KUALA LUMPUR: Traffic enforcement operations by authorities to combat Mat Rempit activities on the country's roads are not the be-all and end-all solution to the problem, road safety experts say.
Experts believe that in tackling the issue of errant motorcyclists, a more holistic approach involving policymakers, authorities and civil society must be taken.
Head of the Road Safety Research Centre associate professor Dr Law Teik Hua said that everyone must play their role in curbing the Mat Rempit menace.
"Authorities need to come up with measures other than the traditional ones (of setting up roadblocks and conducting periodic traffic operations).
"They should set up a special task force that includes members of society, the authorities and policymakers."
He said that the burden to stem the Mat Rempit problem should not just fall with the police and its traffic enforcement department, but it should be the responsibility of all.
Law added that policymakers should act by amending the legal framework to ensure the imposition of harsher penalties and clearly define the designation for Mat Rempit.
"We need a clearer definition for these speeding and reckless motorcyclists. This is so that we can impose harsher penalties when they are detained during operations.
"Policymakers also should review and increase the penalty from RM300 to a few thousand ringgit in order to discourage them from engaging in such dangerous activities."
He added that parents of Mat Rempit should also be roped in as the majority of the illegal racers were youngsters.
"Authorities should first inform the parents of these youngsters, before issuing them a warning and taking stern action against them," he said.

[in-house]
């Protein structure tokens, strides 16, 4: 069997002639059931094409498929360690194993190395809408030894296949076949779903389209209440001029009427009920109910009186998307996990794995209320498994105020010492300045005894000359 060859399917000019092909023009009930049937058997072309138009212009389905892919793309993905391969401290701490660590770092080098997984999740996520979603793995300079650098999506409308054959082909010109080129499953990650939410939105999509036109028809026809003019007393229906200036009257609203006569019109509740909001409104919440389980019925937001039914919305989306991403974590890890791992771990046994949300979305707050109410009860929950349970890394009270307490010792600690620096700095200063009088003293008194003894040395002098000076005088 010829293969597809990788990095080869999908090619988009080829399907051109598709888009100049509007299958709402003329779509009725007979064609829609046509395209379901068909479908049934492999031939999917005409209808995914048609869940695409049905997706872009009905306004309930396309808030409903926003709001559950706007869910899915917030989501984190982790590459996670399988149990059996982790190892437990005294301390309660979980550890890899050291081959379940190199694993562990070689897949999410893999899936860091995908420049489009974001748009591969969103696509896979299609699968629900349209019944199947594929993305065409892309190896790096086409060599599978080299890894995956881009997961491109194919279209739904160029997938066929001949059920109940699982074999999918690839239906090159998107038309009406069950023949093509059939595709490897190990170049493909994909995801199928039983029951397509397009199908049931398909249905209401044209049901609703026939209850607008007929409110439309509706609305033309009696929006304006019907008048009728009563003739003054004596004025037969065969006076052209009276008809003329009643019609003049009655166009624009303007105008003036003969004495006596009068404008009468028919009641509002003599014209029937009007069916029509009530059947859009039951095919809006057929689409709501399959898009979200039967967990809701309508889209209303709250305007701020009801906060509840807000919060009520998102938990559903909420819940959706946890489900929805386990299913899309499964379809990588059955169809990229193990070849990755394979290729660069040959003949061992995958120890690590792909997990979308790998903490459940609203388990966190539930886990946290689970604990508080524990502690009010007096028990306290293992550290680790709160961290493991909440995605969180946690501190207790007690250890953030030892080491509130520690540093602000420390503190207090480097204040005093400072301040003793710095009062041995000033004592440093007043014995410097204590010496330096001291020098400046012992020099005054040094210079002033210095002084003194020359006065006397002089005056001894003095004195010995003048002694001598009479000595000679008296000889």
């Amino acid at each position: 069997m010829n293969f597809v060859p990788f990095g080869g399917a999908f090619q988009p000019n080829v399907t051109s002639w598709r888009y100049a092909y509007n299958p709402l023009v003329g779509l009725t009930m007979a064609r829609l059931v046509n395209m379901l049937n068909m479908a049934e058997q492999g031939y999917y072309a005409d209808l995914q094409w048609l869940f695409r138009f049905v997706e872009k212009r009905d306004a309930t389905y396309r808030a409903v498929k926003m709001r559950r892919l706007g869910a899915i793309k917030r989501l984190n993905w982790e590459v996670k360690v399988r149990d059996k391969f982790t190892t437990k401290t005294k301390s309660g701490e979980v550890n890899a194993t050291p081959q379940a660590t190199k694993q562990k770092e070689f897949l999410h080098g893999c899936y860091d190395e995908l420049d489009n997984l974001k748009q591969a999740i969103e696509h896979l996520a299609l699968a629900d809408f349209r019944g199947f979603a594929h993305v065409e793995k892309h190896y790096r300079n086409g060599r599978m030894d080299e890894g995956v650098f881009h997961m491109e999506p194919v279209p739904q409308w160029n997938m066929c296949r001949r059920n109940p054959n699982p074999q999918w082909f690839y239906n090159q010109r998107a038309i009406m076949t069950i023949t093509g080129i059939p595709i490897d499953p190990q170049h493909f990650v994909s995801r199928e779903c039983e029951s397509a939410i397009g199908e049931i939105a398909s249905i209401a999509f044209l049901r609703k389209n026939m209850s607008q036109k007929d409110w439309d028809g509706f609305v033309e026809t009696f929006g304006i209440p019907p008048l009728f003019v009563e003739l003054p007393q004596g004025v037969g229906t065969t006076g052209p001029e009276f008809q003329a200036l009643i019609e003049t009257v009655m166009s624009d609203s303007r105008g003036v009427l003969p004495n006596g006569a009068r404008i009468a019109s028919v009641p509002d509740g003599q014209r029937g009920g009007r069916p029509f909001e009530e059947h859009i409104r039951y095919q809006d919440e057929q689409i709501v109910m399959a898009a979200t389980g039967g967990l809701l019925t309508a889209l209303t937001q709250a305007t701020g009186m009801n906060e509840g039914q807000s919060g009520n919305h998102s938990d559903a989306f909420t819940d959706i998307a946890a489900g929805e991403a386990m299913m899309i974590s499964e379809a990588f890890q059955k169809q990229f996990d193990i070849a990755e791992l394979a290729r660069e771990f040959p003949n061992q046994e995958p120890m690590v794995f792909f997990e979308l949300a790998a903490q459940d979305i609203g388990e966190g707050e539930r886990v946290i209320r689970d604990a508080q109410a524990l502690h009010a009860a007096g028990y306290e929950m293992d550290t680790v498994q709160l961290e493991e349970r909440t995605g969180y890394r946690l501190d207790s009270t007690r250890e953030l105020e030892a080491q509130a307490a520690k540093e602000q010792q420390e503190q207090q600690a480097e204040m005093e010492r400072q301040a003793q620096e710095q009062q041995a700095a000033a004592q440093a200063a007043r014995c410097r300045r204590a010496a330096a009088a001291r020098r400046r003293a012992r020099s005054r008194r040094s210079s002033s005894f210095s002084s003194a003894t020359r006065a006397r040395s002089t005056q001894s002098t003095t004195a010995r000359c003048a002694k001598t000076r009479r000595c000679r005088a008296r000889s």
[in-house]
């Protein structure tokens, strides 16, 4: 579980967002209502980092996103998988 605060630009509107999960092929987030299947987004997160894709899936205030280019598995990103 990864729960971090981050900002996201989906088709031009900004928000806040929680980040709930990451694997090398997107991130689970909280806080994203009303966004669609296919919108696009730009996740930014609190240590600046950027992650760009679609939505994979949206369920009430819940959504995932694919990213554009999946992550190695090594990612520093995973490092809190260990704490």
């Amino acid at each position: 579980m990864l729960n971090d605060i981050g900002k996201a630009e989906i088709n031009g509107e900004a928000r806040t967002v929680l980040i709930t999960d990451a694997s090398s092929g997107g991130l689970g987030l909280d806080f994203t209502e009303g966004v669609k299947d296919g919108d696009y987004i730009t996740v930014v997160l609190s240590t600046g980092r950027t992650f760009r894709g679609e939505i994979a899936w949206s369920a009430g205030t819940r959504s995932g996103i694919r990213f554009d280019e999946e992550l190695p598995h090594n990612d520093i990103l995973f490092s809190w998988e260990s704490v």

Social activist and Alliance for Safe Community chairman Tan Sri Lee Lam Thye echoed Law's sentiment, saying that the government should double down in providing a comprehensive solution by reaching out to other agencies such as the Youth and Sports Ministry and even talking to the Mat Rempit themselves.
"The time has come for the unity government to give some thought in tackling the issue. They should invite these illegal racers for a discussion, ask them about their issues and maybe provide a place for them to carry out such activities."
He said that traffic operations were not part of solving the problem.
"It's not sustainable to round them up every time there is an operation," he said when contacted by the New Straits Times.
Last night, a group of Mat Rempit was caught on video performing their daredevil stunts and taking part in illegal racing. It was captured by a motorist's dash cam at 10pm at the Kajang-Seremban Highway (Lekas) where it went viral on social media.
Some of the were involved in an accident, leaving one dead, while nine others suffered injuries.